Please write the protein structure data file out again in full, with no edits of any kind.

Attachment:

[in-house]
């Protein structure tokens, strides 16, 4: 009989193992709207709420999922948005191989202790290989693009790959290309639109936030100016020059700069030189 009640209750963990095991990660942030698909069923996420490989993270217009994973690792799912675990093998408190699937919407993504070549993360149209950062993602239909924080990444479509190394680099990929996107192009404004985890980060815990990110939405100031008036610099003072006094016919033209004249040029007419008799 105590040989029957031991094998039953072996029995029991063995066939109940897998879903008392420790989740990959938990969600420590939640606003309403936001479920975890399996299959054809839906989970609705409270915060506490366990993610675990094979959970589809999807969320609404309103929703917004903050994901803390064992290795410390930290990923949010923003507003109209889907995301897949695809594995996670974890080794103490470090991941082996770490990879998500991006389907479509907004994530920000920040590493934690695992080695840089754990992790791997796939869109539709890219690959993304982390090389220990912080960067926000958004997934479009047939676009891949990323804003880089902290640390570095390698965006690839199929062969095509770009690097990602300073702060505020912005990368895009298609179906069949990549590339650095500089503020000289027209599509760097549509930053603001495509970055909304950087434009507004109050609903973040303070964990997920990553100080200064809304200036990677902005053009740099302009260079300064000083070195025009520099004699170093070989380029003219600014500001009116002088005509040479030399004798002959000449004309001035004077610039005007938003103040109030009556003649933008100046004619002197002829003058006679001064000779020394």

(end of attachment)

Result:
[in-house]
């Protein structure tokens, strides 16, 4: 009989193992709207709420999922948005191989202790290989693009790959290309639109936030100016020059700069030189 009640209750963990095991990660942030698909069923996420490989993270217009994973690792799912675990093998408190699937919407993504070549993360149209950062993602239909924080990444479509190394680099990929996107192009404004985890980060815990990110939405100031008036610099003072006094016919033209004249040029007419008799 105590040989029957031991094998039953072996029995029991063995066939109940897998879903008392420790989740990959938990969600420590939640606003309403936001479920975890399996299959054809839906989970609705409270915060506490366990993610675990094979959970589809999807969320609404309103929703917004903050994901803390064992290795410390930290990923949010923003507003109209889907995301897949695809594995996670974890080794103490470090991941082996770490990879998500991006389907479509907004994530920000920040590493934690695992080695840089754990992790791997796939869109539709890219690959993304982390090389220990912080960067926000958004997934479009047939676009891949990323804003880089902290640390570095390698965006690839199929062969095509770009690097990602300073702060505020912005990368895009298609179906069949990549590339650095500089503020000289027209599509760097549509930053603001495509970055909304950087434009507004109050609903973040303070964990997920990553100080200064809304200036990677902005053009740099302009260079300064000083070195025009520099004699170093070989380029003219600014500001009116002088005509040479030399004798002959000449004309001035004077610039005007938003103040109030009556003649933008100046004619002197002829003058006679001064000779020394």